Here is some example code

```
int test = 1234;
int modValue, andValue;
modValue = test % -8;
andValue = test & 7;
printf("Mod Value = %d And Value = %d\n", modValue, andValue);
int counter = 0;
for(counter = 0; counter < 10000; counter++) {
modValue = counter % -8;
andValue = counter & 7;
if(modValue != andValue) {
printf("diff found at %d\n", counter);
}
}
```

Ideone link: http://ideone.com/g79yQm

Negative numbers give different results, that's about it but other then that do they always both function exactly the same for all positive values?

Even for negative numbers they seem to be offsetted only always just off by 1 cyclic round.

Those wondering it's similar to this question Why is modulo operator necessary? question but I don't subtract 1.

This uses negative values which are higher then the modulus value and yeah only works for positive values.

I found this from the IDA-PRO Hex-Ray's decompiler seems to generate sometimes a Modulus `%`

and other times a `AND`

`&`

operator for both identical source codes afaik in different functions. I guess it's from the optimizer.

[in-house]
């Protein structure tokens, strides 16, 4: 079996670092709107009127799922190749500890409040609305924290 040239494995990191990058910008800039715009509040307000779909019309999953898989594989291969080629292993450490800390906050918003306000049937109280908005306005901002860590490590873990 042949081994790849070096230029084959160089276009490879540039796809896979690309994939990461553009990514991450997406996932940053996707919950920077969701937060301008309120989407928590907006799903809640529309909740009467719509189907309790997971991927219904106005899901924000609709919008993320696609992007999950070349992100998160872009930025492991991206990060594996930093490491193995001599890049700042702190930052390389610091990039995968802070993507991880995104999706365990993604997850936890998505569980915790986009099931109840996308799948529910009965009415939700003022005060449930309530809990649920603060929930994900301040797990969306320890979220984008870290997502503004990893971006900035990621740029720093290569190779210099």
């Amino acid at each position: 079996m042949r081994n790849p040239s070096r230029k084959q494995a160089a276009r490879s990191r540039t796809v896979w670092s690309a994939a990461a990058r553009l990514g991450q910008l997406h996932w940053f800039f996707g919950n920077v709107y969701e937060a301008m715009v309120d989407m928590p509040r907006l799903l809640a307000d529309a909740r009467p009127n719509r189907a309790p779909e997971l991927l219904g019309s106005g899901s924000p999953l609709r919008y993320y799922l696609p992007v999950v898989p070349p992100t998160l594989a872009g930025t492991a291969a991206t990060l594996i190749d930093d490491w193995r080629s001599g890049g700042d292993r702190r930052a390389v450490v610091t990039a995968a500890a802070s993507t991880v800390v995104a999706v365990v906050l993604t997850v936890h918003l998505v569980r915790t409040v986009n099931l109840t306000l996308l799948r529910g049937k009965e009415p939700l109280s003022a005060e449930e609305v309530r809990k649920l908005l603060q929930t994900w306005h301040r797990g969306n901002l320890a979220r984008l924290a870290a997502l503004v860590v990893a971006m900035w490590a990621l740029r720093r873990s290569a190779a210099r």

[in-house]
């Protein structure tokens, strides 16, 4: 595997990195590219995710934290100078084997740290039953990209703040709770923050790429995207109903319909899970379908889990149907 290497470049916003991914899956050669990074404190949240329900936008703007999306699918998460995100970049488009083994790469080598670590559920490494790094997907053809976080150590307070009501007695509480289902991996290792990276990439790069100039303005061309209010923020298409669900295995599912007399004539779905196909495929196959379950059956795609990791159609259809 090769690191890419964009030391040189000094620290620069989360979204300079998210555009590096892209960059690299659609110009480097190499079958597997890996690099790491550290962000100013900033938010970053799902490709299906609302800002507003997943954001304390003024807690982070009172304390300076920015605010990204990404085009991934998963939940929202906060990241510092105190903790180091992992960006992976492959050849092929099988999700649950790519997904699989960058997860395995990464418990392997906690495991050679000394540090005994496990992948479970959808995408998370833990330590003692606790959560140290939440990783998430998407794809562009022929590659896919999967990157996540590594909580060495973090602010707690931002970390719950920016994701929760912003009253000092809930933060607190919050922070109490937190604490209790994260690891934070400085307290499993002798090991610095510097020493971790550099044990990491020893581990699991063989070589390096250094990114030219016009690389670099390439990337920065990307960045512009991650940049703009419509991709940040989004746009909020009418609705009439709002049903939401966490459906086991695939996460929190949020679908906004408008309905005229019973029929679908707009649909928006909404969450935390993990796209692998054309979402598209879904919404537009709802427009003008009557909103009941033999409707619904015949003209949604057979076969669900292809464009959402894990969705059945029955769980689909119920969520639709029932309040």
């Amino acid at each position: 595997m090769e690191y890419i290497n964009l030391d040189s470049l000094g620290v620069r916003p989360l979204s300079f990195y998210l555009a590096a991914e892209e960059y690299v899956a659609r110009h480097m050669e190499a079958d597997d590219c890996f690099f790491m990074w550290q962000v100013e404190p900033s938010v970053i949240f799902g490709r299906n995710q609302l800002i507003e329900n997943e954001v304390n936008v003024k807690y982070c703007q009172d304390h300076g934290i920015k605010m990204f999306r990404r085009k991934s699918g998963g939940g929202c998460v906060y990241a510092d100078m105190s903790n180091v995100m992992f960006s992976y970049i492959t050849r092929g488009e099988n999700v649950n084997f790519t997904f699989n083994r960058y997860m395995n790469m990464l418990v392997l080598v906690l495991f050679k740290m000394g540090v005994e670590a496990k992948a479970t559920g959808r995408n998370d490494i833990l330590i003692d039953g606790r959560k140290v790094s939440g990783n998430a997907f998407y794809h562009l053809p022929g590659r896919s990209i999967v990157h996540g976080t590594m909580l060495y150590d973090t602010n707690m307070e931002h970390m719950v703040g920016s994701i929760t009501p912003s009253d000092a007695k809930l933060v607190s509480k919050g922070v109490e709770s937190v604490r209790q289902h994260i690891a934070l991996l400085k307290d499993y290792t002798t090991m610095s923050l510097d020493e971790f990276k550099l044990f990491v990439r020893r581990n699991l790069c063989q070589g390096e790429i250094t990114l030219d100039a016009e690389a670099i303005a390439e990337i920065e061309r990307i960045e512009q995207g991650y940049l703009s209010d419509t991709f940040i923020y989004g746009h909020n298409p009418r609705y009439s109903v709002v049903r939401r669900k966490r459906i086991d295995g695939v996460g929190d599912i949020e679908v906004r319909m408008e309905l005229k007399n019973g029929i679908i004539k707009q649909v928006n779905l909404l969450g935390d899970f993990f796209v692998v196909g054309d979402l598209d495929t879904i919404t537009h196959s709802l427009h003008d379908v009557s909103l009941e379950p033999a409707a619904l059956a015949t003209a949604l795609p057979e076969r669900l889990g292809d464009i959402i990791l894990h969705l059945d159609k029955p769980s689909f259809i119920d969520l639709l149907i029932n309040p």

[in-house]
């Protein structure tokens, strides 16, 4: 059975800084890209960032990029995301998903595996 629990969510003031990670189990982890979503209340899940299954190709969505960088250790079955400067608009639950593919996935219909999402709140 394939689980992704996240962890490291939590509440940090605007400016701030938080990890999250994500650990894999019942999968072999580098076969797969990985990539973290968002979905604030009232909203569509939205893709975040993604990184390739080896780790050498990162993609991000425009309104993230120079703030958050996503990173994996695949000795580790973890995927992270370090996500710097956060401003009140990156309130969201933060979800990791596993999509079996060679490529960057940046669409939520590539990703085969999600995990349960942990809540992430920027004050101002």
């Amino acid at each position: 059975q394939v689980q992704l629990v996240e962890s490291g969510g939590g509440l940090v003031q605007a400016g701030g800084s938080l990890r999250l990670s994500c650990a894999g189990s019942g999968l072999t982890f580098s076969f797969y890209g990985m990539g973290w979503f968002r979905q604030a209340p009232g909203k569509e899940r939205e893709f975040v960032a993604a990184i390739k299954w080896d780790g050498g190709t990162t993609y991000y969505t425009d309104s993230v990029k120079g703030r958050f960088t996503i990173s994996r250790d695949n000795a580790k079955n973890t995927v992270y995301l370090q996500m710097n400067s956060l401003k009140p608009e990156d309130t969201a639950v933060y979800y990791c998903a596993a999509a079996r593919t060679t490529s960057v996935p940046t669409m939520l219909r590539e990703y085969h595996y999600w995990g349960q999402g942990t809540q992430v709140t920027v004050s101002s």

Since this project I decompiled shouldn't even use negative values I wonder what was the original source code doubt anyone uses modulus with negative values though seems weird.

Also using `And`

as a modulus command how I know cyclic operation always use a modulus yet in this case the person must of used a `Val And 7`

since `Val % 7`

is completely different result.

Forgot to say the original code most likely used `abs(Val) and 7`

since anything with modulus with positive values seems to be wrong I don't think anyone would be using modulus with negative values it looks unappealing to the eyes. So I guess that's the best it could be.

`%`

the remainder operator. – chux Apr 26 at 14:31